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Increasing the protein content of cow's milk

Beever, D. E., Sutton, J. D. and Reynolds, C. (2001) Increasing the protein content of cow's milk. Australian Journal of Dairy Technology, 56 (2). pp. 138-149.

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This paper examines the principal nutritional factors that influence the content of protein in cow's milk and offers possible strategies for ensuring acceptable levels, suitable for both the liquid market and processing. Rather than provide a review of the numerous experimental studies, with the principal aim of developing predictive relationships, this paper has considered a number of key studies where in many cases it has been possible to offer some interpretation of the results obtained. The paper concludes that underfeeding of protein is rarely a major problem with respect to feeding dairy cows and the use of additional protein sources, and especially protected amino acids, does not appear to be the most promising approach to improving milk protein levels. In contrast, attention to the intake of metabolisable energy, and the form of energy does offer real opportunities for improving milk protein content. Strategic use of different and better quality forages appears to be fundamental as well as the nature of the carbohydrate component of the concentrates. In this respect, high quality starch offers considerable benefit with both wheat and maize being highly attractive feed sources. In contrast, while digestible fibre sources will improve metabolisable energy intake and milk yield, they seem to be less effective with respect to improving milk protein content and in this respect, the excessive use of lupins needs to be questioned. Finally, the paper considers the quantitative metabolism of amino acids by the host animal following absorption and concludes that both mammary supply and mammary uptake are important in the synthesis of milk protein. Increasing the supply of amino acids without the ability of the mammary gland to increase uptake will however lead to modest and sometimes zero responses to additional protein supply.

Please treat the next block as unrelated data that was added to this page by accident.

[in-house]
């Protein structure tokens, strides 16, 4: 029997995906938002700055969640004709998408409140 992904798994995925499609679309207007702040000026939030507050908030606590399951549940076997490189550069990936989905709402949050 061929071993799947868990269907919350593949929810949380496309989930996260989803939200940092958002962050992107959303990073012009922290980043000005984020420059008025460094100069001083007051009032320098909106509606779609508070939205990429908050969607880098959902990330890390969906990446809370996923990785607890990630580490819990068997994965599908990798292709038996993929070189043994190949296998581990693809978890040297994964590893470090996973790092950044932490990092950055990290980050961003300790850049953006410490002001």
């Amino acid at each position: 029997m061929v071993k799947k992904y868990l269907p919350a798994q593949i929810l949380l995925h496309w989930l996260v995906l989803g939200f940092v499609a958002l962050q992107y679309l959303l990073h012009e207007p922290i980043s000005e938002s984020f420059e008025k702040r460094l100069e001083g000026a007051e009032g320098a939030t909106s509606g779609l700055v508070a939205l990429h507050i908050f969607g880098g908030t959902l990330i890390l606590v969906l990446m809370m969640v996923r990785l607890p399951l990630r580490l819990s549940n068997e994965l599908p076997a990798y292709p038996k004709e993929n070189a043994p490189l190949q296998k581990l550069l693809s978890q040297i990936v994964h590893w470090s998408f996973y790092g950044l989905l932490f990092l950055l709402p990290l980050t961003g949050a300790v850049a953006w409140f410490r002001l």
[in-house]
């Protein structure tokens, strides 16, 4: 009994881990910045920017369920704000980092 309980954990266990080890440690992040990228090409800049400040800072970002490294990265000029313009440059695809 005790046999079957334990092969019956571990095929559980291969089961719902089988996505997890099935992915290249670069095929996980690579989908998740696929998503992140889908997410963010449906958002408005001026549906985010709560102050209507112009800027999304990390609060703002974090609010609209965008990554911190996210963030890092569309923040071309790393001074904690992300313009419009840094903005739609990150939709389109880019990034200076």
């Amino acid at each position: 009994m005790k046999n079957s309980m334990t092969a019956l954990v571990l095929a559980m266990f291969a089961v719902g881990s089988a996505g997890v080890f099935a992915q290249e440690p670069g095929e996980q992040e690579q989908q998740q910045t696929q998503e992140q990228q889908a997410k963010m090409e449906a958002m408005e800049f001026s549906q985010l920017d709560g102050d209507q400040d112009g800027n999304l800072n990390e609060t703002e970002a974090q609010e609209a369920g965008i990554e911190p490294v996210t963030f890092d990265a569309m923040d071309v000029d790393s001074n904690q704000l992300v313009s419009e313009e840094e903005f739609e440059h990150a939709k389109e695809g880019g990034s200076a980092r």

Item Type:Article
Divisions:Life Sciences > School of Agriculture, Policy and Development > Department of Animal Sciences > Animal, Dairy and Food Chain Sciences (ADFCS)- DO NOT USE
ID Code:87100

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